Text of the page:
Page 15, Column 1, Paragraph 3: “One occasion, where deciding upon the correct value can be difficult are conversion factors. Through it is” -> “One occasion where deciding upon the correct value can be difficult is that of conversion factors. Though it is”

Review #2
By Hajo Rijgersberg submitted on 22/Sep/2017
Minor Revision
Review Comment:

(1) Suitability as introductory text, targeted at researchers, PhD students, or practitioners, to get started on the covered topic.

The paper is very suitable as introductory text. It gives an overview of the most important ontologies of units of measure presently available, and their quality.

(2) How comprehensive and how balanced is the presentation and coverage.

The presentation is very comprehensive and balanced: sufficient related work is described, both about ontologies of units and their evaluation; the terminology is described; there is a clear explanation of the performed method; and there are substantial results, which are being discussed.
All important ontologies of units of measure are included, as far as I’m aware. All important evaluations that have been performed so far are referred to.

(3) Readability and clarity of the presentation.

Very readable and clare.

(4) Importance of the covered material to the broader Semantic Web community.

This subject is very important. It is one of the basic subjects in representing quantitative knowledge in the Semantic Web, and has so far been underexposed. Units and quantities are almost as crucial as numbers, in expressing quantitative knowledge, so the Semantic Web should do something with this. The paper gives a clear motivation why this work is important: besides the importance to indicate units in computer representations, it is important for the ICT community to map out the existing vocabularies of units of measure (i.e., what has been done in this paper).

The paper is very good, to my opinion. I only have some minor issues.
I think it’s great that the authors created the scripts for evaluating unit ontologies on instance level. And the scripts are publically accessible for review.

Issues that I have are:
1. Pages 1 and 2: It would be good if it would be indicated in the abstract what the different ontology authors have done with the issues reported by the authors (as the authors do in section 5.3). This should also be added to the second bullet at the end of the introduction.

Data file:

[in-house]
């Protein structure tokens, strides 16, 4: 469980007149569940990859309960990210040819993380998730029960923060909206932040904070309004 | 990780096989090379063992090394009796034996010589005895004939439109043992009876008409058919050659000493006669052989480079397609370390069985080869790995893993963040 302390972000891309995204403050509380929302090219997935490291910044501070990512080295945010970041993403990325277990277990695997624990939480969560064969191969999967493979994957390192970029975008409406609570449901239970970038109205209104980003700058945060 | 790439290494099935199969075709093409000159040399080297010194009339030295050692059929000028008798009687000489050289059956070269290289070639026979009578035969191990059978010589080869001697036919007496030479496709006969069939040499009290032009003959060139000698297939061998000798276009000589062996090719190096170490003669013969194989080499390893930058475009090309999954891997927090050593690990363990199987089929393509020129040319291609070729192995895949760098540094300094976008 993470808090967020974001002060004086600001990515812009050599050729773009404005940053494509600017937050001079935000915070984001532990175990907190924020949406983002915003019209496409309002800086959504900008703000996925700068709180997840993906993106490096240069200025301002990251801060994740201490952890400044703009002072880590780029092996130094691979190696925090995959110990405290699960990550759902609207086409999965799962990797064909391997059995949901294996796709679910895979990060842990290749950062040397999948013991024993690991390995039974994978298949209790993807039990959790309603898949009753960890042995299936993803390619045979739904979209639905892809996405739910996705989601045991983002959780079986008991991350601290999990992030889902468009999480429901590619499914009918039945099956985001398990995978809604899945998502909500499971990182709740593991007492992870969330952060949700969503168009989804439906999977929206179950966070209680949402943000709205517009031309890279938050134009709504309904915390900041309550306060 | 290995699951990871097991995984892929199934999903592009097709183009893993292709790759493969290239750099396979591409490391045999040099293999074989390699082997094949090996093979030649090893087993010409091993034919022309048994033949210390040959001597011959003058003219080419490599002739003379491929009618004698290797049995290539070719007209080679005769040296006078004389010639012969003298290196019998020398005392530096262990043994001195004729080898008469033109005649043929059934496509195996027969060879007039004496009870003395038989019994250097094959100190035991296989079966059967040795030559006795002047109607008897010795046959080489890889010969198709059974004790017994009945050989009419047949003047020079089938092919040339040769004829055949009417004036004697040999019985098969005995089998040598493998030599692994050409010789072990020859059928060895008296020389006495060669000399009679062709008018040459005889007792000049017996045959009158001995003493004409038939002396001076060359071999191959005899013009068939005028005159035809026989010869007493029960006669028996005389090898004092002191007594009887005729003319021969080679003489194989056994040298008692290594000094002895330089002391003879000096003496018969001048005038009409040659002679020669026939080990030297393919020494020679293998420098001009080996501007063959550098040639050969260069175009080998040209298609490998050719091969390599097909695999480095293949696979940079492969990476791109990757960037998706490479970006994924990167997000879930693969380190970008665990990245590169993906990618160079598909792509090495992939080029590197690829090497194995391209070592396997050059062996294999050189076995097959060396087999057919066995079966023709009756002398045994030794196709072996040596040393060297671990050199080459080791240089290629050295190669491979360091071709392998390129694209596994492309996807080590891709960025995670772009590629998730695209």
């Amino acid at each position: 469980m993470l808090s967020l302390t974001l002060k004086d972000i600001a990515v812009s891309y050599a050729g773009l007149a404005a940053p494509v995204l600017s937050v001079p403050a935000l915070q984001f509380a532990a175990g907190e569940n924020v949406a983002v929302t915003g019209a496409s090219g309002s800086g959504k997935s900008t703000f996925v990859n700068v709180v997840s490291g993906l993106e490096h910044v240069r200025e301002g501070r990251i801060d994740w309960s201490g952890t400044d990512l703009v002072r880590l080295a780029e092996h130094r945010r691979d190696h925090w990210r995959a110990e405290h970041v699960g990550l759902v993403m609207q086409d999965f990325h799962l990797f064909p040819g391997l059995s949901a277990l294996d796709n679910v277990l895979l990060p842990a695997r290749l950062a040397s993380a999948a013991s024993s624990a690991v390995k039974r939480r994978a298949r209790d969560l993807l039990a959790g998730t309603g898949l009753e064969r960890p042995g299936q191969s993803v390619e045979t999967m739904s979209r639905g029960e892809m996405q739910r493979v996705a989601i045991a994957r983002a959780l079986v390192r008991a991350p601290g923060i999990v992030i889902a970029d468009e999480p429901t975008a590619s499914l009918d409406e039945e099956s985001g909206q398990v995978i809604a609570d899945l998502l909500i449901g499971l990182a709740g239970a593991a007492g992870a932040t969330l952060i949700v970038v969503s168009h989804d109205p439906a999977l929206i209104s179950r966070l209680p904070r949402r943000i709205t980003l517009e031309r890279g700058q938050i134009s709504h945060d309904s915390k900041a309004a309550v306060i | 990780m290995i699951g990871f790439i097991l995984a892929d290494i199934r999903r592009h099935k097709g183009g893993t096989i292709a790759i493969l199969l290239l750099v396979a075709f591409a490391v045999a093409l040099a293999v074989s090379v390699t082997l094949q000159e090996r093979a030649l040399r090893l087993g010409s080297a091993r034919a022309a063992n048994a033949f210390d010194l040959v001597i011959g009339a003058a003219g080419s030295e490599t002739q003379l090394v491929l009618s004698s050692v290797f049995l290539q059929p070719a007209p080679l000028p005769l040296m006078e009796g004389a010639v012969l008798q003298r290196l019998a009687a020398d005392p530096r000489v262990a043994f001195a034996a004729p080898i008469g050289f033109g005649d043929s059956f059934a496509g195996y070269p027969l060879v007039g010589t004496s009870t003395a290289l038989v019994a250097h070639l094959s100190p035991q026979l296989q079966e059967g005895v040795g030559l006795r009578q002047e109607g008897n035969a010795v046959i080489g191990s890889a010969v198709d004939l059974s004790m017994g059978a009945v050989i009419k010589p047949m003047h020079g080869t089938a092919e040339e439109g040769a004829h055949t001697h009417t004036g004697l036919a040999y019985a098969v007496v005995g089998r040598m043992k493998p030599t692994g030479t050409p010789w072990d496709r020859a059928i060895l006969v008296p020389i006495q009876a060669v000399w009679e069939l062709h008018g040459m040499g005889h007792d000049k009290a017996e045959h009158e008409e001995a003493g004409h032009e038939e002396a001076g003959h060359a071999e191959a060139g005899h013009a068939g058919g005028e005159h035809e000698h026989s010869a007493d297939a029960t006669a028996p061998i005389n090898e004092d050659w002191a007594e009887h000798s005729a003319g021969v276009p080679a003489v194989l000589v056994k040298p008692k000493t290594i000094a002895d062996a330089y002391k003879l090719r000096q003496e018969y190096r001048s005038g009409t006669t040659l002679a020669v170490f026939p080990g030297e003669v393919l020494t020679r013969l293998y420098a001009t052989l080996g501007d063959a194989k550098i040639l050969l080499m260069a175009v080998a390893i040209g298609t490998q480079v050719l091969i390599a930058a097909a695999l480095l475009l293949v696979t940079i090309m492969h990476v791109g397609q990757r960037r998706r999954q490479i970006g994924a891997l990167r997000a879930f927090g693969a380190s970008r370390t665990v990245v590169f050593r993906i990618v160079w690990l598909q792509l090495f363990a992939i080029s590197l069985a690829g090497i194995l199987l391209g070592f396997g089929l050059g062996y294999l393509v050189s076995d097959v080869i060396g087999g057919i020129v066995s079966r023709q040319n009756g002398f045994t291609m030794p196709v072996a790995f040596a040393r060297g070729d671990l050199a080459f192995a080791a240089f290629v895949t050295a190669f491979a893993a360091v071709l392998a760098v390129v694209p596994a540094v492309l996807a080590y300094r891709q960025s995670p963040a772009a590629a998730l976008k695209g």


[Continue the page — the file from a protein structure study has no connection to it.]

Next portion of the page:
2. Page 1: Not all ontologies have been catered to specific needs, which the authors argue, namely this is not the case with OM – OM was meant to be generally applicable.
3. Page 11: It is stated by the authors that the existence of several units of the same name in different systems of units has been ignored. However, in OM this is taken into account, e.g. with ounce (Apothecaries’) and ounce (Troy).
4. Page 13: The issues that are reported for OM and have been fixed in OM 2.0.3 – which is stated correctly by the authors –, are also fixed in the previous version of OM: OM 1.8. (OM 1.8.3, to be precise).

The evaluation could be extended with how the different ontologies deal with absolute and relative temperatures. E.g., 1 °C can be converted to 1 K or 274.15 K. Is this supported in the ontologies, and how? This is a very important metrological issue.

Shouldn’t the ontologies be evaluated on coverage?

Would/should available support of the ontologies be a criterion?

Furthermore I only have typo’s and sort of things:
- Last paragraph in introduction: ‘over’ should be ‘of’.
- Page 3, line 1: ‘oftentime’ is incorrect English, I think.
- Page 3, column 2: ‘several “incorrect information in the ontologies’. Incorrect grammar.
- Page 3, column 2: ‘the conversion of units and the modelling of their mathematical relation’ -> ‘the conversion of units and the modelling of their mathematical relations’
- In the last paragraph on page 3 the method OntoClean might be mentioned/described.
- Page 5: ‘is need along with’ -> ‘is needed along with’
- Page 5 and 8: ‘the amount of units’ -> ‘the number of units’
- Page 6, ‘it is important to note, that the results just contain lists of potential errors or a representation, which makes it easy to spot them.’ What is exactly meant with ‘a representation’?
- Page 6: ‘a RDF schema’ -> ‘an RDF schema’
- Page 6 and 7: ‘straight forward’ -> ‘straightforward’
- Page 6, ‘A missing query for a specific concept in an ontology is treated as though that concept is not present in that particular ontology.’ This seems not fair towards the particular ontology? Or do I perhaps misunderstand?
- Page 6, ‘the position of a potential system of units’: what is meant with ‘position’? And why ‘potential’?
- Page 7: ‘Beside’ -> ‘Besides’
- Page 7, column 2, paragraph 3: kilo is detected in kilogram, but will hecto be detected in hectare? (only ‘hect’, not ‘hecto’ is present in that term.)
- Page 7, column 2, paragraph 3 (= last paragraph of section 4.4): I have difficulties following this (entire) paragraph. Please rephrase or explain in more detail.
- Page 8, last paragraph, ‘(...) less than three quarters of the units of one ontology are part of the other.’ Shouldn’t that be ‘one quarter’?
- Page 10, ‘While on the one hand ontologies will include next to no prefixed units (...)’: ‘next to no’ is not correct English, I think.
- Page 10: ‘A unit also consist of (...)’ -> ‘A unit also consists of (...)’
- Page 11: in the heading of table 5, there is ‘...’ three times, which I think should be removed.
- Page 12: ‘a spaces’ -> ‘a space’
- Page 13: ‘(...) to be a prefix to.’ -> ‘(...) to be a prefix too.’
- Page 14: ‘a individual’ -> ‘an individual’
- Page 14, ‘We found for duplicates of units (...)’: should ‘for’ be ‘four’?
- Page 14: ‘this general issues’ -> ‘these general issues’
- Page 15, ‘One occasion, where deciding upon the correct value can be difficult are conversion factors.’ Incorrect or unfinished sentence.
- Page 15: ‘Through it is usually easy (...)’ -> “Though it is usually easy (...)’